I spent this week packing boxes as tight as I could get them with every item I owned that I still cared about and then my husband and I stuffed those boxes into storage containers to ship to Nashville. Tomorrow, we will get up early and drive east into the sun.
I look at my house now, clean and bare, with only a few things left that are going in the car with me, (cat included) and I cannot believe the velocity at which this has happened. Of course, we planned it this way. We got up every day this week and worked until sun down packing things away. We threw a going away party. I put in notice at work and quit my job. Earlier this year, my husband and I stood in our kitchen making an agreement that come August, we would make the move. Years ago, we meandered through pouring rain at the Texas State Fair discussing how we loved Texas and yet how we knew we would need to leave it.
I remember that evening clearly because even at the time, I knew we were talking about something inevitable. Even then, us unmarried, having no savings to speak of, no plans past what we would do that next day — I knew we had just written something in stone.
And now here I write — sitting in the library because there is nowhere to sit in our house save for a little camp chair strewn around the middle of our empty living room.
The move was an inevitability, something I didn’t even need to analyze past planning for the months, the weeks, the days leading up to our exit. Every day, I stared down a mountain of work and feeling and fear and now, everything done and only one thing left to do, I find myself utterly ready, wondering who it was that must have done all that hard work. Thank god for that other me. Her sacrifice was too kind.
This is how it feels to be writing a novel. This, really, it how it feels to be writing.
It is so much, when you think of it — isn’t it? I am going to write a book. A whole book! All the hundreds of pages, all the thousands of words. All the planning and outlining and discovering who is who and what the motivations are. And of course, what worked last week will likely not work next week or even tomorrow. The wiliness of the story; here today, gone tomorrow. Four times in my first draft, I threw everything out and started over, often after having spent months and tens of thousands of words worth of time.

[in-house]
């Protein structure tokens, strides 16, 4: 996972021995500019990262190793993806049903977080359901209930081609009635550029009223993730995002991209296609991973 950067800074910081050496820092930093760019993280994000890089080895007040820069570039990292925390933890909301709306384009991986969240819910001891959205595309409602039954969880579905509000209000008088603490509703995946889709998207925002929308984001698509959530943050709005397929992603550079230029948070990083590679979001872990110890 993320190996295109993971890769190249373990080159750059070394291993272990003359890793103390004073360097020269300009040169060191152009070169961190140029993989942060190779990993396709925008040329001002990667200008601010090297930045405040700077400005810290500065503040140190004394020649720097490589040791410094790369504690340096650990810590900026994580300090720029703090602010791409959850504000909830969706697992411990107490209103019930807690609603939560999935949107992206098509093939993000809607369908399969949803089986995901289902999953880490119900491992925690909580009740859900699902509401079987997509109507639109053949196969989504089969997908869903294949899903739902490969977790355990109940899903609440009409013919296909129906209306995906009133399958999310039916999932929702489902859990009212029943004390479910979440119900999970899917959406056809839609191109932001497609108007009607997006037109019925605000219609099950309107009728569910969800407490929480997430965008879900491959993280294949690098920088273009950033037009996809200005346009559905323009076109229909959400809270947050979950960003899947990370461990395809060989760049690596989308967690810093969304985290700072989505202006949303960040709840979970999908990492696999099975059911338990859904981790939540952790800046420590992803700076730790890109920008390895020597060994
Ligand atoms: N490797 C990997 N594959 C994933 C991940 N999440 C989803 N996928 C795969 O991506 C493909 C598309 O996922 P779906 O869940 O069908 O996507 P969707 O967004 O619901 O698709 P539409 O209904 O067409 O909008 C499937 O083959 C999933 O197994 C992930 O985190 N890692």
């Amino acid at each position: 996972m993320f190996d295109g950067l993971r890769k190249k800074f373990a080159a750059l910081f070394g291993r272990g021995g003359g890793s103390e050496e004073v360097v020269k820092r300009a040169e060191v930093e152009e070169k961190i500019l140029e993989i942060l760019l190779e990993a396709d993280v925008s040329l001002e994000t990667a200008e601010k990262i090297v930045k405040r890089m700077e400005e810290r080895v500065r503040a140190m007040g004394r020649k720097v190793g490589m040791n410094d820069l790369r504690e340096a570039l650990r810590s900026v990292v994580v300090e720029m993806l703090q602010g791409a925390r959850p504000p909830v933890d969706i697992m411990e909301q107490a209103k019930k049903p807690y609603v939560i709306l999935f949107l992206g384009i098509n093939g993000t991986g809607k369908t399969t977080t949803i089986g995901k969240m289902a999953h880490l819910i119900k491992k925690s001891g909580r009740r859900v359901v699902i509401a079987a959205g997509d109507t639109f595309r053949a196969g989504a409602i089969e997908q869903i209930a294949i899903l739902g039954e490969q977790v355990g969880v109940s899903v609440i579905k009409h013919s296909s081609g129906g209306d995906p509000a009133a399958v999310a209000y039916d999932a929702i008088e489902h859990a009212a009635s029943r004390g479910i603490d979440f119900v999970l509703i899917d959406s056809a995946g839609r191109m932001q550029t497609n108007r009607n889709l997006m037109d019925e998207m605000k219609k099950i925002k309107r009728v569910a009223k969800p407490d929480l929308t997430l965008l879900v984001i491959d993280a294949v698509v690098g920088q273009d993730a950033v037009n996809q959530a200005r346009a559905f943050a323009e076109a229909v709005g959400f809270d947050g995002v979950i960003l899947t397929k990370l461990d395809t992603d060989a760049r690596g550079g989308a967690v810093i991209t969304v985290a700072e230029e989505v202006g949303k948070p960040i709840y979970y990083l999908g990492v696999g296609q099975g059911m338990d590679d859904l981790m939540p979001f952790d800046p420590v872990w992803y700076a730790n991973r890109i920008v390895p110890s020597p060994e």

It is quite a thing to think about; and really, you shouldn’t think too much about it. No use focusing on what was when there are things to be done today. Because while six months ago, I was mired in a particular hell of a writing retreat gone south, and I’m not sure the word count I added earlier today will have any bearing in reality later on — two years ago I had nothing. Correction: I had one idea that hinged on one memory that had no characters, motivation, or plot to speak of. But outside of the possibly forgettable words I wrote this morning, today I have a draft and a plan.
That I will write this book is an inevitability. And so is the fact that I will write the next one and the next one and the next one. The next story and the next poem. That I will look back years from now and marvel at how far I’ve come even as today I look back and still marvel at the length of my path, the miles under my boots.
To be overwhelmed when writing is an understatement. But you must resist becoming mired. You are not the words you wrote today or the frustrating setback you might experience tomorrow. Rather, you are each day — the scene, the chapter, the decisions, one after another. You are simultaneously the kernel of a dream and the daily toil. You are the product of your own determination.
As for me now, I will settle into my lonesome camp chair in the middle of our empty house, and I will read a book, and we will bide our time until we wake up tomorrow, drive ourselves to Nashville and the germ of the moment I pictured years ago, standing out in that rain, will come to fruition as I drive, mile after mile, down that solitary road.
You’re welcome to visit any time.